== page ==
Review: The Third Man In The Room

On March 21, 2005 a small group of men attended a secret meeting in Ottawa and committed Canadian troops to a disastrous Asian land war. No minutes of the conference exist. None of the participants had been to Afghanistan; none spoke Farsi; none had been in combat. Three participants recalled the event in their memoirs. Two of these accounts, by then-Prime Minister Paul Martin and Chief of Defence Staff Rick “Hell-ya” Hillier, are of little use.

The third man was Bill Graham, then defence minister. Graham’s account from page 373 of his autobiography rates among the most profound writing of any postwar Canadian politician. Faced with a life and death decision, Graham chose unwisely. He admits it with humility and candour. To read The Call Of The World is to sense a nagging conscience and sleepless nights. “It’s a cautionary tale that future governments might do well to heed,” he writes.

Acting without parliamentary authority or debate, cabinet committed troops to combat in Kandahar, Afghanistan. The mission was so catastrophic the defence department for years concealed casualty figures, and apologists misled the country in claiming phantom victories. “The Taliban is on the run,” Stephen Harper said in 2006. Canadians were told Afghanistan was “on its way to becoming a high-functioning democracy” (Winnipeg Free Press) where “there is progress every day” (Legion Magazine) in what was “one of the most extraordinary success stories” (Barrie Examiner) in “start contrast to the claims of naysayers” (Saskatoon Star-Phoenix).

“One of the things that never ceases to amaze me is the Canadian government’s relentless effort to spin the war in Afghanistan into a positive light,” Scott Taylor of Esprit De Corps wrote in 2010. “Equally gobsmacking is the number of media flunkies who all too eagerly give voice to this misleading nonsense.” Esprit De Corps published a photo of then-Canadian Ambassador Chris Alexander next to a headline that read, “Only Village Idiot Can Remain Hopeful In Afghanistan”.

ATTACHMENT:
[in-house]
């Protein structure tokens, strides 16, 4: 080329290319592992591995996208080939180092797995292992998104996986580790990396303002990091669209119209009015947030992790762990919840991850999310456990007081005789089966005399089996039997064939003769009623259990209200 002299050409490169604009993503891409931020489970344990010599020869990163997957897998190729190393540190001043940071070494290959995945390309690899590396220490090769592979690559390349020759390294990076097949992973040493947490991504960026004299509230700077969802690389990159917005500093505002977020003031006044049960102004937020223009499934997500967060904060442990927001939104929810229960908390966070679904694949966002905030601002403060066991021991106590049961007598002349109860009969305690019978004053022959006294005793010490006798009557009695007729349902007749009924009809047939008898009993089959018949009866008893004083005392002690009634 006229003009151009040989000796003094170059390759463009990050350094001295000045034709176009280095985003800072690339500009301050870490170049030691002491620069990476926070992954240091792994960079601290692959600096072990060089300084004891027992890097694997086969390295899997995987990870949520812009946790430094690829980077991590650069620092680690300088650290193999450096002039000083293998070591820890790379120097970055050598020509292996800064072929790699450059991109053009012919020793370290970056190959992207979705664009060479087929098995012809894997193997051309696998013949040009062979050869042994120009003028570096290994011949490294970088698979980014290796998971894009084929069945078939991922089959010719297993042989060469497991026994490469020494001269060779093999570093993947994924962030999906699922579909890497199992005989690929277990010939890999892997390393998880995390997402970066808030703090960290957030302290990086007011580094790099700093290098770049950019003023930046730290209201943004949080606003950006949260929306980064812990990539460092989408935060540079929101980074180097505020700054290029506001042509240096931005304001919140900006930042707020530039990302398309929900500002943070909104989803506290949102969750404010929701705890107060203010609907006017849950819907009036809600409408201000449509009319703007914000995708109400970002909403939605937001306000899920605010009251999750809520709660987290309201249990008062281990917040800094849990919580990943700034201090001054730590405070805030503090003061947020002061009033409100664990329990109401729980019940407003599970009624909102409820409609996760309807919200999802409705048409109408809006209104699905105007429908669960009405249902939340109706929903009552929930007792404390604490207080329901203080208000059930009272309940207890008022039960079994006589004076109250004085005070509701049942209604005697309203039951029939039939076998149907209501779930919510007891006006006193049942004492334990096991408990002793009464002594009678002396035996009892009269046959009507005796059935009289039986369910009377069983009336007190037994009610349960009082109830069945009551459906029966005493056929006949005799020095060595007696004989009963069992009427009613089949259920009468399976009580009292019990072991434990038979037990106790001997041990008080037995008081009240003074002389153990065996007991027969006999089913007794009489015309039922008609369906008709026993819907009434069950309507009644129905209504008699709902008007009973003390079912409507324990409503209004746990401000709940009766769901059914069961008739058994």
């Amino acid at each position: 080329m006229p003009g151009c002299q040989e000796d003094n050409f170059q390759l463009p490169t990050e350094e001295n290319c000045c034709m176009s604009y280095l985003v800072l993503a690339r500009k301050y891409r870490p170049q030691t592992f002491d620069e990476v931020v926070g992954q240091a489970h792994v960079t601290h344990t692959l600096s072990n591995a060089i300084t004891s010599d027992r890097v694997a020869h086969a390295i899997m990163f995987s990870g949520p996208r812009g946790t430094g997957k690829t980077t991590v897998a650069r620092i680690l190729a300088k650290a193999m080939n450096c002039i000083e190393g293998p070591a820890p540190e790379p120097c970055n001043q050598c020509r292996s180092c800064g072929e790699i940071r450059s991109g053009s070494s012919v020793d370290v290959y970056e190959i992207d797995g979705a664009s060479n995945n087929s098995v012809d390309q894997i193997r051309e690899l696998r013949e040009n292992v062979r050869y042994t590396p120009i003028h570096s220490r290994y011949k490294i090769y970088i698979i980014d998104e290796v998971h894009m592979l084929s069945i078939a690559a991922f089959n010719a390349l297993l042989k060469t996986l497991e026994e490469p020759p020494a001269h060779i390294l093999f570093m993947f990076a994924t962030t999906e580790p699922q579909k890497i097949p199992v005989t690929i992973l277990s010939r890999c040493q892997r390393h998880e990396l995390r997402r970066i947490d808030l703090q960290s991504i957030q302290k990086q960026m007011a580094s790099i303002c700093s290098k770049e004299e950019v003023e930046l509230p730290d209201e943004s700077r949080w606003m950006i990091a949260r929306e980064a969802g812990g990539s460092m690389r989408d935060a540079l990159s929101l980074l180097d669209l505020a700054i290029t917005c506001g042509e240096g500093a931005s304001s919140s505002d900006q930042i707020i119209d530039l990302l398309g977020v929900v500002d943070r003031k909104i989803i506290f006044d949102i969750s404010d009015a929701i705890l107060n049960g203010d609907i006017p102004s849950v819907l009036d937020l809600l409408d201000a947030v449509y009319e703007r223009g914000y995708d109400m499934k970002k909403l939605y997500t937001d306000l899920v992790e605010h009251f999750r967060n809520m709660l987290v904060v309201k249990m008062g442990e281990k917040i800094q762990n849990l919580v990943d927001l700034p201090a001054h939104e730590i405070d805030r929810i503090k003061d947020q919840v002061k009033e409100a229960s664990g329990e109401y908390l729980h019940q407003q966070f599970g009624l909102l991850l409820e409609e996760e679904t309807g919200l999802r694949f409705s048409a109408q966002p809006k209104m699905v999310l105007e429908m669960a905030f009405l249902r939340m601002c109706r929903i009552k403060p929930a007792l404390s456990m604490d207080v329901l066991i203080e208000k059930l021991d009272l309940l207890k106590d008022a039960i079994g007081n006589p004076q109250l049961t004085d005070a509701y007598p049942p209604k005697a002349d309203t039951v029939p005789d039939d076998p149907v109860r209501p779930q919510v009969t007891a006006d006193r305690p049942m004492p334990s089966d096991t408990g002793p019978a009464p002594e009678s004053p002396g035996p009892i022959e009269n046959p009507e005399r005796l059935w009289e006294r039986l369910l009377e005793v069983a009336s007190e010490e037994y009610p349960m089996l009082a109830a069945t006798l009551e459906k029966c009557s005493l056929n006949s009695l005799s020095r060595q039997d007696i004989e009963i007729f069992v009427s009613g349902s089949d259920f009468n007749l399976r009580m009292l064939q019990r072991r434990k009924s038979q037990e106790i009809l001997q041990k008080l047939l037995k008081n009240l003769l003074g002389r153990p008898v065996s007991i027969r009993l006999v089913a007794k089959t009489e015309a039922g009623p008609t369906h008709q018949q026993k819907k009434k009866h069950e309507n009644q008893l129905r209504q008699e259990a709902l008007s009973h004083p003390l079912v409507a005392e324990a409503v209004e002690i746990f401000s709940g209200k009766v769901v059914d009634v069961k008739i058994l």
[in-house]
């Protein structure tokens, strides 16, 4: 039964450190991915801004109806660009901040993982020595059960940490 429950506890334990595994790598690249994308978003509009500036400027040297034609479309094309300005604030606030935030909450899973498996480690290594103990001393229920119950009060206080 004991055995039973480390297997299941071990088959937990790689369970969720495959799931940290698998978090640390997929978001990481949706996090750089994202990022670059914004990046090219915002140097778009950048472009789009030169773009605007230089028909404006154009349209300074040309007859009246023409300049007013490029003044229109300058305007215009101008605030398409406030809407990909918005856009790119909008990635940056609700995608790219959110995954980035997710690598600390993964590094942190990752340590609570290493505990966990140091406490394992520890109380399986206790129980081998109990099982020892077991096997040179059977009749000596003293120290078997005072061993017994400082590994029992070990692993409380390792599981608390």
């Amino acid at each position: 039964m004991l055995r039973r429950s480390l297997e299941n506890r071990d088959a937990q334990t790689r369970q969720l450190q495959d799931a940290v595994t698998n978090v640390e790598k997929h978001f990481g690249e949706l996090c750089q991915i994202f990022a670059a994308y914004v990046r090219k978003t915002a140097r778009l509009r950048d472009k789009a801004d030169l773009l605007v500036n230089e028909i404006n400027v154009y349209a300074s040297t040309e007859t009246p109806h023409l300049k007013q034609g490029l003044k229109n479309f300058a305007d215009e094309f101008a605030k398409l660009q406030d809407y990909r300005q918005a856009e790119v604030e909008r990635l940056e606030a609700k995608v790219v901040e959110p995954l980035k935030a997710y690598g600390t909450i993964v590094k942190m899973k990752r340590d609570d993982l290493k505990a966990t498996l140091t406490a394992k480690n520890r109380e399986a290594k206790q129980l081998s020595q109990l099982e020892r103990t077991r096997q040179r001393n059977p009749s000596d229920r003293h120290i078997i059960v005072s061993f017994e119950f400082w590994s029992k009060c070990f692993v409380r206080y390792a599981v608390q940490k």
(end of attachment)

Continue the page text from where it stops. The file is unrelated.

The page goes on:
So, we come to Bill Graham’s memoirs. Graham is sincere and forthright. No, we didn’t know much about Afghanistan, he writes. No, we didn’t really know what we were doing. “No one in any department persisted in pointing out the pitfalls,” he writes.

“Nobody foresaw how large or long a commitment Canada was going to make to a country that was unknown to most Canadians and geographically far removed from any place that touched on our vital interests,” Call Of The World acknowledges. It exposed Canadian troops to a “violent, experienced enemy in very hostile terrain.”

“We were clearly and deliberately sending our men and women on a peacemaking mission in a dangerous conflict zone,” writes Graham. “What we underestimated was the scale, intensity and duration of the fighting that our troops would face.”

“I have to admit that some of the seeds of our disappointment should have been evident at the start,” Graham continues. “We knew much less about Afghanistan and the politics of the region than we should have”; It was unrealistic for us to expect that we could construct a truly effective government and civil society in the midst of the ongoing carnage. Moreover, our efforts to create an accountable, corruption-free and efficient police force capable of providing basic security for the population met with only modest, highly localized success.”

“We got into an extended conflict from which we couldn’t extract ourselves,” he concludes. Many questions remain: why was Parliament not consulted? What realistically did Canada intend to achieve? How would cabinet define mission failure? Graham kept notes but provides limited answers.

There’s a question of whether confessions of Call Of The World will reassure or infuriate war widows and those Canadians whose lives were forever altered by our Asian war. For the moment Graham deserves credit for plain honesty in a political memoir that breaks the mold of self-serving platitudes.

By Holly Doan

The Call Of The World: A Political Memoir, by Bill Graham; University of British Columbia Press; 456 pages; ISBN 9780-7748-90007; $39.95

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